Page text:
IJsselstein, Saturday, 10 July 2004
During an intensive study of marine life around Panglao Island, Bohol, a French researcher has collected thousands of different sea animals such as crabs, shells, sea slugs, and shrimps. Among these dozens of species that are new to science.
The Panglao Marine Biodiversity Project 2004 took place for a period of six weeks in May and June 2004. It was headed by the French researcher Dr. Philippe Bouchet, a senior professor at The National Museum of Natural History (Muséum National d'Histoire Naturelle, MNHN), in cooperation with Dr. Danilo Largo, chairman of the Biology Department at the University of San Carlos, Cebu.
To perform the study, no less than 80 scientists, from 17 different countries came to Panglao with diving, dreging and trawling equipment. Operating from the coasts of the town of Panglao, including the well known tourist destination Alona Beach, they collected species from a number of different marine biotopes, such as coral reefs, shallow and deep water, undersea cliffs, seagrass or seaweed beds, sandy and muddy seabeds, mangrove forests. Panglao was specically choosen for this study, as all these different biotopes can be found here within a few kilometres from each other. Combined with the fact that Panglao has relatively good communication and road infrastructure, this makes Panglao a unique location for biodiversity research.
With a special permit from the Department of Agriculture, and special equipment, the sea creatures where collected from depths over 80 metres deep, photographed, and catalogued. Just one number: no less than 1200 different species of crabs and shrimbs where collected around Panglao, whereas Japan has about 1600 different species. Already in this stage of the study, it is clear that among the many creatures collected, there are numerous newly discovered animals. Most of these are tiny slugs, shrimps, or crabs just a few millimetres tall, but some are larger. The biggest newly discovered species is a crab, which is so well camouflaged that it is no wonder it was never discovered before. From the top it looks just like a rough stone, and only when it is turned upside down, the legs, eyes and mouth become visible.
Another surprising discovery was that many creatures that normally live in water of 250 to 400 metres deep were found thriving in waters just 70 to 80 metres deep near Panglao.
Now that the collecting phase of the project has ended, the collected animals will be further studied in detail, at the various institutes, for precise determination and to proof that the newly discovered species are truly new to science. If that is the case, the newly discovered animals will receive a name, and it is very likely a few of these will be named "boholensis," after the island of Bohol!
The project is supported by the French Ministry of Foreign Affairs and the Total Foundation. The field research phase costed 220,000 euros (nearly 15 million pesos).
Although will still take a few of years for all the results of the study to become available, one thing is already clear from the astounding number of species discovered, that is that the environment around Panglao is uniquely diverse, and worthy of protection and preservation, and initiatives that threaten this unique ecosystem should be avoided.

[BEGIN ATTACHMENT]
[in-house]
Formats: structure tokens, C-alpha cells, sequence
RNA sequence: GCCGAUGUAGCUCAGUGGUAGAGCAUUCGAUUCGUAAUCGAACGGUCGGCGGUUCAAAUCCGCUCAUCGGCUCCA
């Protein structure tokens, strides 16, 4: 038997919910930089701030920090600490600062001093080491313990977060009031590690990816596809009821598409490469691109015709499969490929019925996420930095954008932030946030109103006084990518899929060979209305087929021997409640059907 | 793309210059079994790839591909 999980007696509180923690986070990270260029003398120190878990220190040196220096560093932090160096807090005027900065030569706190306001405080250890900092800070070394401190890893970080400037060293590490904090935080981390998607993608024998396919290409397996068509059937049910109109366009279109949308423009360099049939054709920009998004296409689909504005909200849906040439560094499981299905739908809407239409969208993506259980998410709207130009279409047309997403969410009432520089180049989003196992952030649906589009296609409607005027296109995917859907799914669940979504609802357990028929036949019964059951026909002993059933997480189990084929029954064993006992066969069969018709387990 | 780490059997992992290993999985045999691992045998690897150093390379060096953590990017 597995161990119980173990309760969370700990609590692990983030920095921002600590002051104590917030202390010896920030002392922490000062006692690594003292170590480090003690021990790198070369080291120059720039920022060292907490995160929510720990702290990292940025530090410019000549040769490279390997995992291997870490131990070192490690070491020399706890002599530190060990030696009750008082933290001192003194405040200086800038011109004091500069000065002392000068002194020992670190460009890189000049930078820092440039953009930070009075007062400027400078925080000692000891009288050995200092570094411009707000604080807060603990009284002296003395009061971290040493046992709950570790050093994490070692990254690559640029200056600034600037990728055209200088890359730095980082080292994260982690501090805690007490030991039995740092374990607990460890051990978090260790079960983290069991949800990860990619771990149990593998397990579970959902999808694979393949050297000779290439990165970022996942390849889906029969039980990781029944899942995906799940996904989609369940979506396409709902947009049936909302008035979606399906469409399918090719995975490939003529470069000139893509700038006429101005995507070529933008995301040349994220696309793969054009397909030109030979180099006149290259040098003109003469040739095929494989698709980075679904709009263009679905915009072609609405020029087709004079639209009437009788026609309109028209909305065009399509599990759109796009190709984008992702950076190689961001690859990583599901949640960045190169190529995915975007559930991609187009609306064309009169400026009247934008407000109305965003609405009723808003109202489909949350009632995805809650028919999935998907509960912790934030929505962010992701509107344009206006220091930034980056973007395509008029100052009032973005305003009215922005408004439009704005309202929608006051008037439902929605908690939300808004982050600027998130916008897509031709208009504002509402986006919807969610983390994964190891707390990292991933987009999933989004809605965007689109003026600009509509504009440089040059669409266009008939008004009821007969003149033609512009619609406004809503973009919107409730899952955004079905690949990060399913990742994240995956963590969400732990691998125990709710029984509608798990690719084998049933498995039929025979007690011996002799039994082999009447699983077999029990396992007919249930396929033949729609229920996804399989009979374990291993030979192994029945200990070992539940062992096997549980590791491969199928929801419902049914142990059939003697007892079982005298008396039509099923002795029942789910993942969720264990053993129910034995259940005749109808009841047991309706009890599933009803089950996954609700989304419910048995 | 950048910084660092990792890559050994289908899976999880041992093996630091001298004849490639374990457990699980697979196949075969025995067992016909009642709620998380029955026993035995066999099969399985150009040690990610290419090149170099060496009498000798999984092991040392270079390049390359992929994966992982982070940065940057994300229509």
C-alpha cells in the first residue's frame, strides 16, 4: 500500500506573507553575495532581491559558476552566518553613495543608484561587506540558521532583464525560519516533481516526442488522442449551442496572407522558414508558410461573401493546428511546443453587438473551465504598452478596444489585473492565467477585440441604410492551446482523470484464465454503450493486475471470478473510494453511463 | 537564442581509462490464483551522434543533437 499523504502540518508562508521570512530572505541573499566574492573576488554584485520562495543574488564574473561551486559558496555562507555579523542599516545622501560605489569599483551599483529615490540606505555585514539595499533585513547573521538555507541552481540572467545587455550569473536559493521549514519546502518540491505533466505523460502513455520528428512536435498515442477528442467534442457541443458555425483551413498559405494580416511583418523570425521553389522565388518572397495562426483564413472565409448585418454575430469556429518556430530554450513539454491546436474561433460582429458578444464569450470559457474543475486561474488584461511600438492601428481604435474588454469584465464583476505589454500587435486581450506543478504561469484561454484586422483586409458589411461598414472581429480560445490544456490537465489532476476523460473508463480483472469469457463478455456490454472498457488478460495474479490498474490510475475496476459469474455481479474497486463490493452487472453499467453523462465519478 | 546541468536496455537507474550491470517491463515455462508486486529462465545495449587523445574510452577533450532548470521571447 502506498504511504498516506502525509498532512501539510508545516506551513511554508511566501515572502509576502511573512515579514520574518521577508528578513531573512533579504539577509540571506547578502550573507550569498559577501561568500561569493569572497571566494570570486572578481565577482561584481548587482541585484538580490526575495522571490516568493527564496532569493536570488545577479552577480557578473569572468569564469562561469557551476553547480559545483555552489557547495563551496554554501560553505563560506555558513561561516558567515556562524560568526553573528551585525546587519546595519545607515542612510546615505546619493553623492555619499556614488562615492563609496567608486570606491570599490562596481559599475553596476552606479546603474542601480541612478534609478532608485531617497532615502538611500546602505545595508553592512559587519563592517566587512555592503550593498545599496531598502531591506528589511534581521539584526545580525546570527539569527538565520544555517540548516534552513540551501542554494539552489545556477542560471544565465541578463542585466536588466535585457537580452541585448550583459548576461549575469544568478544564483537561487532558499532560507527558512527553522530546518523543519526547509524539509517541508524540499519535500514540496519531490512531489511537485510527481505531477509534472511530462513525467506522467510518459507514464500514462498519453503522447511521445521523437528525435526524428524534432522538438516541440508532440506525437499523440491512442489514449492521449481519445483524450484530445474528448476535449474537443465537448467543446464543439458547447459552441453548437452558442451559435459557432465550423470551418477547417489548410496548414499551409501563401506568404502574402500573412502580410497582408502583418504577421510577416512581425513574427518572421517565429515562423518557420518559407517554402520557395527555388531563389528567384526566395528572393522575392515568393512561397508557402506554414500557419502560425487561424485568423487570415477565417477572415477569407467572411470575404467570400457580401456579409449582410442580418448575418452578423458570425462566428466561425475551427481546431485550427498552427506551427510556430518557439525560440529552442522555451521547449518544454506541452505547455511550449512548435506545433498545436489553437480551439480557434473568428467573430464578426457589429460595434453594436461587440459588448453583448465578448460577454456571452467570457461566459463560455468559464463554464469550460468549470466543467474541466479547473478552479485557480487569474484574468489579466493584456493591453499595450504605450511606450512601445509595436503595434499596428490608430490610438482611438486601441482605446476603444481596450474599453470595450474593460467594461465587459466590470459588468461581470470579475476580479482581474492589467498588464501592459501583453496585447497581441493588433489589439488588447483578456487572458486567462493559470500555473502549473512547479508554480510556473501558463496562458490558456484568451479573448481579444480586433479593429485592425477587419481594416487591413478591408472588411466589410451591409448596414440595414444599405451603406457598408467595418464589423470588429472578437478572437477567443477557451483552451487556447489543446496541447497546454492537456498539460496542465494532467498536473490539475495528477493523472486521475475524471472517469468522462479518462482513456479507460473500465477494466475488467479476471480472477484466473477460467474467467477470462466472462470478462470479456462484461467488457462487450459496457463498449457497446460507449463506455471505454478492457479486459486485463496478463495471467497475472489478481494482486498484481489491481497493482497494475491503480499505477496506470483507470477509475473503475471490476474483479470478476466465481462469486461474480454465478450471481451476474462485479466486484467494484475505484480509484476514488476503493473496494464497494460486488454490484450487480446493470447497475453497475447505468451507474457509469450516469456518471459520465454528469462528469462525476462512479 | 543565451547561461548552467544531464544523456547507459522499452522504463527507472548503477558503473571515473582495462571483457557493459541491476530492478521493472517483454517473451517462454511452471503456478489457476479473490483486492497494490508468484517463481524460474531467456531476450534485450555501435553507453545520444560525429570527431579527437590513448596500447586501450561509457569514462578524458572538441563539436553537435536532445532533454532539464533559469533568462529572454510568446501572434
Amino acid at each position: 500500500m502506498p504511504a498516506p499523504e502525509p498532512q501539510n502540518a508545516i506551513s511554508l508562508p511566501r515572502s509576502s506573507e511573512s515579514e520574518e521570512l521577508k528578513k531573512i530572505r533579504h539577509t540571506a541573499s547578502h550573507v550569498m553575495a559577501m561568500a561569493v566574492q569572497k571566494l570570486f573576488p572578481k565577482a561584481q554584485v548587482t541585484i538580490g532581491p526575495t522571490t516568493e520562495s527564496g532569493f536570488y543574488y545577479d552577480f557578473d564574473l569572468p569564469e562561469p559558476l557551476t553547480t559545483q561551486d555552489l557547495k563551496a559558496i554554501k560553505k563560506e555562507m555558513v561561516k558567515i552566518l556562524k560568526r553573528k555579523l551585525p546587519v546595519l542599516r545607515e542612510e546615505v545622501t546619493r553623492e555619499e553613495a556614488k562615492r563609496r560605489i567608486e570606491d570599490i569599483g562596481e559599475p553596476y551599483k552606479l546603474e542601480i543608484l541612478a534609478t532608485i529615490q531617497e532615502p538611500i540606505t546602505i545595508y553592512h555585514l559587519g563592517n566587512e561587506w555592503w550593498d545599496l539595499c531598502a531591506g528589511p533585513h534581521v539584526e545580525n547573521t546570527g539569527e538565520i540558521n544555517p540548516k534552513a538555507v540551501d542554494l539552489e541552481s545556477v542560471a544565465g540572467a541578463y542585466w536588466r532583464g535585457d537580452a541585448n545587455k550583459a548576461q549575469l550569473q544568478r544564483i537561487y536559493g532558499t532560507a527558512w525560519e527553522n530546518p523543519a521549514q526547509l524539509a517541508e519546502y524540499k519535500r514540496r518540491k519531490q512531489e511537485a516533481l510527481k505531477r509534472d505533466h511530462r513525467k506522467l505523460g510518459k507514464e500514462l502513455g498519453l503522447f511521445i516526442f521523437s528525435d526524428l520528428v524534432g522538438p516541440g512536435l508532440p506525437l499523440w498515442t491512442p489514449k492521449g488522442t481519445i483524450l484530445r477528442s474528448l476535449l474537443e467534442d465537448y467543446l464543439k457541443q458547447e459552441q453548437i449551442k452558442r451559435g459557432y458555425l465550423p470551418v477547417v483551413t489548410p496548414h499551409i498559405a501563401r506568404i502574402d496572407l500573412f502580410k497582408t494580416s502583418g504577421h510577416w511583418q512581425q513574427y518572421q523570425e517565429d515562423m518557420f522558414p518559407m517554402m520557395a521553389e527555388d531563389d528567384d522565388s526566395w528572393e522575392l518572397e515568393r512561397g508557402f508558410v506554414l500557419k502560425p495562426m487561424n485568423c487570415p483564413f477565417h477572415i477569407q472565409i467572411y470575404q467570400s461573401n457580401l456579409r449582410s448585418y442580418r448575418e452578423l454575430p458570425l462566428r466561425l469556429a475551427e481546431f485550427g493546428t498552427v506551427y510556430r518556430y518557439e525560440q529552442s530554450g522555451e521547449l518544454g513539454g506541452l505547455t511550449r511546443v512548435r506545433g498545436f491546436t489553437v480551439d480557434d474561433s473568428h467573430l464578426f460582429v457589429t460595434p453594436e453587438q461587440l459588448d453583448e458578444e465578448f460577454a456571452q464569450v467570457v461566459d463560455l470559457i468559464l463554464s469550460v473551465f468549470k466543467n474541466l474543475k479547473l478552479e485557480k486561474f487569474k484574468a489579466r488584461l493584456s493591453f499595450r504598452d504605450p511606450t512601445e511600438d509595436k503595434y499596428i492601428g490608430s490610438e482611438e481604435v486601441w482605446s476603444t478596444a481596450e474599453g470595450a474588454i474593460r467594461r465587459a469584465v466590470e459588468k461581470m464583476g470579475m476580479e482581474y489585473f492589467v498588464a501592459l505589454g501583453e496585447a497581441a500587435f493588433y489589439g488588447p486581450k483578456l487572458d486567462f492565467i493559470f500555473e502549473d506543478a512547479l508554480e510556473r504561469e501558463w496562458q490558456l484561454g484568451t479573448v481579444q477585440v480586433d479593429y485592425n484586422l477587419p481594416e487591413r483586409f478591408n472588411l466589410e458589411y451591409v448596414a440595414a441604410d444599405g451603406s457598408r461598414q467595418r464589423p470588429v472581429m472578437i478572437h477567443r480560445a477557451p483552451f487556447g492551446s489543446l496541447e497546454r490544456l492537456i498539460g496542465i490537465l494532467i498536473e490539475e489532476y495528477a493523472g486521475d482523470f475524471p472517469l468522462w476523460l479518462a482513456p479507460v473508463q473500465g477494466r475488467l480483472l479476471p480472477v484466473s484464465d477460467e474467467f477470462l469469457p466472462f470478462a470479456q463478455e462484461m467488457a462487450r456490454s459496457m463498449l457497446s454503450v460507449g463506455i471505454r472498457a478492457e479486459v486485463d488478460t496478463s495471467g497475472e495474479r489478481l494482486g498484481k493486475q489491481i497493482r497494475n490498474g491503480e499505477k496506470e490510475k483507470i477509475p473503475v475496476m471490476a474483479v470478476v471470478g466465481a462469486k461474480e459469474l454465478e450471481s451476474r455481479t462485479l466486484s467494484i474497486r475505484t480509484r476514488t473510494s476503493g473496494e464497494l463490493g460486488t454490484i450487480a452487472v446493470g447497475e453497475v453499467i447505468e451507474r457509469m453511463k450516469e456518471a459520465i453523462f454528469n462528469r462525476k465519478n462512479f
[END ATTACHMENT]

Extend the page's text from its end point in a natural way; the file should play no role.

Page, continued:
The website of the Panglao Marine Biodiversity Project 2004. This contains numerous articles and many very nice photographs of molluscs, crabs, shrimbs, etc. Also included is an explanation in Cebuano.
The website of One Ocean, with many interesting materials about coastal resource management in the Philippines.
|clyde bodiongan wrote:|
|Thursday, 14 January 2010 15:49:05 PHT|
|thank you for exploring the marine world of panglao..i am hoping that the richness of the marine biodiversity will last forever keeping it safe..|
|Michelle Villamayor wrote:|
|Sunday, 9 October 2005 09:49:10 PHT|
|I was searching the internet about the recently concluded expedition also held at Panglao for this year, 2005. I was very surprised to read this article. I'd like to add some bits of information: the Philippines is currently sustaining more than 500 Marine Protected Areas throughout the country. The government and academic institutes, however, are striving to extablish more so that one-half of the total shelf of the archipelago will be sustained. It's a long term project but very feasible.|
|Wednesday, 13 April 2005 01:15:17 PHT|
|I think marine biology is really cool and one day i will be a shark. POWER TO THE SHARKS!! also, listen to the manatee man and save the sharks, man. Que Sera Sera.|
|Leo Udtohan wrote:|
|Wednesday, 15 September 2004 14:32:56 PHT|
|Article length comment placed here--Jeroen.|
|R van Raay wrote:|
|Monday, 16 August 2004 20:58:32 PHT|
|Its good to see the Filipino community taking serious consideration to saving the diverse sea life , setting up sanctuaries and studying the ocean life . It is a coincidence that we were at Alona beach when these scientists were doing their research at the resort . Not only is this important for the well being of the planet but also for the future of tourism and travellers dollars into the community . I was very surprised to see the dramatic results achieved by the man made reef in Dauin in Negros Oriental . We were told this reef , made of used car tyres , was only 5 years established and was already attracting scuba divers ( and their money ) from all parts of the globe . Thank God that the days of dynamite and cyanide fishing seem to be behind us . Richard Van Raay|
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